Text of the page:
Sometimes, as parents, we look at our day-to-day activities and wonder: Could I be doing more? The simple answer is “Yes!” We can always do more.
But the real question to ask is this: SHOULD I be doing more?
I have been a stay-at-home parent to twins for almost four years — saving us money that would be going toward a nanny or daycare, maybe a cleaning service or takeout food not to mention gas and tolls for commuting to work. But those kinds of doubts about the need to do more come easily to me because I don’t have a “paying job.” This is even after many mornings of doing multiple loads of laundry, some light yard work, and setting up the slow cooker for dinner all before 11 a.m.
Could I be doing more? Maybe I could squeeze in a quick cleaning of the garage? I could pull out the vacuum and take care of the basement rug before I prepare lunch. Because after that, I have to try to get the twins ready for their nap, which may or may not happen, before I clean myself up so I can go pick up my eldest from kindergarten by 3 p.m. And should I take the stroller and walk or drive to pickup? I could use the exercise but will the twins be asleep? Do I bring snacks or hope they won’t be hungry? Wait — is today movie day at the library? That means they will be given a snack there. Potty stop now or after pick up?
And so on and so on.
Don’t diminish all you do get done
This is how easy it is for me, as it is for many other busy moms and dads — whether at-home or in the work force — to get into our own heads. I am not listing all these things I do or think need to be done to impress you (but feel free to be impressed any way), but to help folks understand that while you could always be doing more, it does not necessarily mean you should be doing more.
Think hard about your state of mental health. Do you feel overwhelmed about being overwhelmed? Do you diminish all the things you do because you don’t think they are really that important? Too often, we as parents sacrifice our own needs for the sake of our kids. But remember: if your own mental fitness is out of shape, it is much more difficult to be helpful to others or even be the best you that you can be for yourself and your family.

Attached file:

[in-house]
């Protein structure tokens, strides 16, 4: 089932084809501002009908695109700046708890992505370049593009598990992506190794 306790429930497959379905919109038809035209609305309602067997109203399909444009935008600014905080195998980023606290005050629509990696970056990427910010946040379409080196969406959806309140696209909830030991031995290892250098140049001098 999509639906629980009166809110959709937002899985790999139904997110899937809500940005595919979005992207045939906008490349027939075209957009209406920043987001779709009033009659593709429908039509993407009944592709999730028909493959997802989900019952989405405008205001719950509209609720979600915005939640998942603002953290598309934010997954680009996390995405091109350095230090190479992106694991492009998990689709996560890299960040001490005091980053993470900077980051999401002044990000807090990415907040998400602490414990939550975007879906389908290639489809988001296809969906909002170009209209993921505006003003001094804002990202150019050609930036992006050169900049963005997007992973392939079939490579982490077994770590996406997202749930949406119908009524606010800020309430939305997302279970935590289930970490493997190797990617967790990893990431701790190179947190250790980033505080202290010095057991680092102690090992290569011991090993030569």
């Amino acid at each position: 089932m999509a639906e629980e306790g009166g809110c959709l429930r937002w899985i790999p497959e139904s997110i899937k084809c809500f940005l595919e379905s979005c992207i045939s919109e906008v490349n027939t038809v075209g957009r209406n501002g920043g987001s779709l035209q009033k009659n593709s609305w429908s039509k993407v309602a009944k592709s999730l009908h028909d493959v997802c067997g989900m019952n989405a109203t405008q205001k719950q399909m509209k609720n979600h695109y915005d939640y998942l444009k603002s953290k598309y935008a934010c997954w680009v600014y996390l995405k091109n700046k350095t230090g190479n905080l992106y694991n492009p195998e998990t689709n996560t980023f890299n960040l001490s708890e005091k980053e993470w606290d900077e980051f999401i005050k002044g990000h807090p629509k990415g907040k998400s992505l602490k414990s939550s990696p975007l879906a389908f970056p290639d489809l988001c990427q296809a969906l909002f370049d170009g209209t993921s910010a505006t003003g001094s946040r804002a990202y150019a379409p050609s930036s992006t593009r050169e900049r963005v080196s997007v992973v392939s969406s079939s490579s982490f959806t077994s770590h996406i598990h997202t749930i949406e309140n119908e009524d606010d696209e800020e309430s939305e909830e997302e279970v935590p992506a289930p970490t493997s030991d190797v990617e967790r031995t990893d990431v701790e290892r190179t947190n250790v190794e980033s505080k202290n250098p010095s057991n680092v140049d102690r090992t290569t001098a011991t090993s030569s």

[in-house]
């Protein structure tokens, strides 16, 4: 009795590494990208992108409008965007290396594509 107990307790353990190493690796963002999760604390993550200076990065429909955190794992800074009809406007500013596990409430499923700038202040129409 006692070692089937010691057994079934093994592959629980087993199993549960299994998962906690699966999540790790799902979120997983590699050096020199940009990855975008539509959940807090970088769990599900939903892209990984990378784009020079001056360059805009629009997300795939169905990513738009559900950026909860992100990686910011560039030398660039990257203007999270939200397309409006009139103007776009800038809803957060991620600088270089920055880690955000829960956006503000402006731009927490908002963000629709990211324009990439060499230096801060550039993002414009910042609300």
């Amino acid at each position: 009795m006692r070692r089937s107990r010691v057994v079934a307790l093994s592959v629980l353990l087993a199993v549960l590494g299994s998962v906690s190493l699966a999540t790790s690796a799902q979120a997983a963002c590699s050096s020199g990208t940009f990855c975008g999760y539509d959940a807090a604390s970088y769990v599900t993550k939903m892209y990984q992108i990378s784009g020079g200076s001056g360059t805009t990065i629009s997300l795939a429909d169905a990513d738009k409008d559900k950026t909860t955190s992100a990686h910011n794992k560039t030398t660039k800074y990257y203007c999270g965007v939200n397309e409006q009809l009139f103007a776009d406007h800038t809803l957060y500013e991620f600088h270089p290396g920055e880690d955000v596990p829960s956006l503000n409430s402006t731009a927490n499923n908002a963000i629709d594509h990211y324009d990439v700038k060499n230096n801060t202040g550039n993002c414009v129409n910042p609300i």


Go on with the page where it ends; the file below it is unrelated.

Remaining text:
Another at-home dad, Jonathan “JO” Oliver, told me recently that he starts each day by making his bed. That way, even if nothing else on his “to do” list gets done, he can say with confidence he did that. Sometimes, even one or two simple tasks, like making a bed or unloading the dishwasher can go a long way toward helping you feel fulfilled and like you are contributing even if you can’t put a monetary value on it.
Everything you do has value
But, one could argue, isn’t having dinner ready when your partner comes home or the laundry done trivial? Everyone has to eat and needs clean clothes, right?
Having a hot dinner and clean clothes means your family is fed and clothed. If you were not home to do it, you would have to pay for it to be done. Taking care of those types of tasks contributes to a healthy family life and, hopefully, a healthier state of mind. That is paycheck worthy even if your take home pay is simply a smile or “thank you.”
And, finally, remember that recognizing a person’s value goes both ways. The breadwinner of the family needs you and you need them. As much as you might want and likely deserve a pat on the back for a crazy day of child care, laundry, errands and more, your partner deserves an equal amount of encouragement and praise. Your partner is sacrificing, willingly missing out on some key moments with you and the kids, so the family can have a steady income. Maybe you can take a few extra pictures with your phone of all the things you did with the kids that day then share them with your partner after your delicious slow-cooked rib dinner. That might help them feel more included in some of those moments they missed while grinding away at their 9-5.
Whether at home or at work full time, we all have our days where we think we could have gotten one more thing done if had just pushed ourselves a little harder. But remember sometimes we need a mental health day. We need to clear our minds and just veg out without feeling guilty. If that means binge watching a few episodes on Netflix or going to gym will result in a bit of extra laundry tomorrow, so be it. Even a tiny break can help us feel better physically and mentally and, hopefully, make us better spouses and parents in the end.
ABOUT THE AUTHOR
Vernon D. Gibbs II is a stay-at-home dad living in New Jersey with his wife and three children. He has an architecture degree from Columbia University, and had worked for a variety of companies including the NBA and his alma mater. Gibbs writes for Families of Multiples, The Good Men Project and his own blog, Cool Minivan Dad and was published in the Washington Post. He is an unhappy Giants fan, a weary Knicks fan and chooses Marvel over DC any day of the week.